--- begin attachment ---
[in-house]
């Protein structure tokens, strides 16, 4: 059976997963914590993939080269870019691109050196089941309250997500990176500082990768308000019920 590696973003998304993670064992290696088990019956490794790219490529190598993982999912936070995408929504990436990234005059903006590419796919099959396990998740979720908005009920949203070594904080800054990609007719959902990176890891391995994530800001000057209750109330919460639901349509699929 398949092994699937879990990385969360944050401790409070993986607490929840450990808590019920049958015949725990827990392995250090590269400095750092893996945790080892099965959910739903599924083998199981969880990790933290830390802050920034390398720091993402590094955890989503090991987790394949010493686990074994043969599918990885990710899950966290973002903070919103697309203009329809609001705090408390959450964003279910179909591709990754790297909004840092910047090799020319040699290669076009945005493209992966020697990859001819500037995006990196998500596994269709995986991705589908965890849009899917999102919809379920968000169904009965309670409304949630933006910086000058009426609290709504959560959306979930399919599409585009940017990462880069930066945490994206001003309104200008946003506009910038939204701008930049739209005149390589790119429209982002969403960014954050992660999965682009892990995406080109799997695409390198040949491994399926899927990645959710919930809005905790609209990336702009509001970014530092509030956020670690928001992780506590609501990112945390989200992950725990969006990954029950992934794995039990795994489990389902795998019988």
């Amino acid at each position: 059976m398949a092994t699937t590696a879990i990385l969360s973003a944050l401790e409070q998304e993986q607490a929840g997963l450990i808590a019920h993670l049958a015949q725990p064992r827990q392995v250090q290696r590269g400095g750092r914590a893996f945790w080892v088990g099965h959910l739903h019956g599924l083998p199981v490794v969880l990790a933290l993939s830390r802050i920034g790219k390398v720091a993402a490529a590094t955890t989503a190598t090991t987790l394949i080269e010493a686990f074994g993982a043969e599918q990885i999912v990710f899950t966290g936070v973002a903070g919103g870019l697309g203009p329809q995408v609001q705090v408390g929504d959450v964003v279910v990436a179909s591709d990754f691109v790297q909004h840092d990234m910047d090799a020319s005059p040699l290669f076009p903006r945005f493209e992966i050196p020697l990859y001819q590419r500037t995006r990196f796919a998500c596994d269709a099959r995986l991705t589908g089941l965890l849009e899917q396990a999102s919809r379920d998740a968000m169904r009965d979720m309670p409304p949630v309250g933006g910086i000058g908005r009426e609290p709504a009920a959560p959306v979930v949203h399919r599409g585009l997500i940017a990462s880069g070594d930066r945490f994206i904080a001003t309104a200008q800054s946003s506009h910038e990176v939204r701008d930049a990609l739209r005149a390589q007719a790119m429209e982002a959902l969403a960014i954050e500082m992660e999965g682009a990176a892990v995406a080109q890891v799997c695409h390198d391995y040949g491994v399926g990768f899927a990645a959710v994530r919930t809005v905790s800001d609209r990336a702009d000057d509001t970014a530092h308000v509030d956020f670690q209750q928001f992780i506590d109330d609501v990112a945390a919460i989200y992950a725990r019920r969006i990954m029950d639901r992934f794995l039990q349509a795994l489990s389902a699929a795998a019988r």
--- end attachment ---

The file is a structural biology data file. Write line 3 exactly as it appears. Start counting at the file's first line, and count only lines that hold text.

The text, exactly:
């Amino acid at each position: 059976m398949a092994t699937t590696a879990i990385l969360s973003a944050l401790e409070q998304e993986q607490a929840g997963l450990i808590a019920h993670l049958a015949q725990p064992r827990q392995v250090q290696r590269g400095g750092r914590a893996f945790w080892v088990g099965h959910l739903h019956g599924l083998p199981v490794v969880l990790a933290l993939s830390r802050i920034g790219k390398v720091a993402a490529a590094t955890t989503a190598t090991t987790l394949i080269e010493a686990f074994g993982a043969e599918q990885i999912v990710f899950t966290g936070v973002a903070g919103g870019l697309g203009p329809q995408v609001q705090v408390g929504d959450v964003v279910v990436a179909s591709d990754f691109v790297q909004h840092d990234m910047d090799a020319s005059p040699l290669f076009p903006r945005f493209e992966i050196p020697l990859y001819q590419r500037t995006r990196f796919a998500c596994d269709a099959r995986l991705t589908g089941l965890l849009e899917q396990a999102s919809r379920d998740a968000m169904r009965d979720m309670p409304p949630v309250g933006g910086i000058g908005r009426e609290p709504a009920a959560p959306v979930v949203h399919r599409g585009l997500i940017a990462s880069g070594d930066r945490f994206i904080a001003t309104a200008q800054s946003s506009h910038e990176v939204r701008d930049a990609l739209r005149a390589q007719a790119m429209e982002a959902l969403a960014i954050e500082m992660e999965g682009a990176a892990v995406a080109q890891v799997c695409h390198d391995y040949g491994v399926g990768f899927a990645a959710v994530r919930t809005v905790s800001d609209r990336a702009d000057d509001t970014a530092h308000v509030d956020f670690q209750q928001f992780i506590d109330d609501v990112a945390a919460i989200y992950a725990r019920r969006i990954m029950d639901r992934f794995l039990q349509a795994l489990s389902a699929a795998a019988r």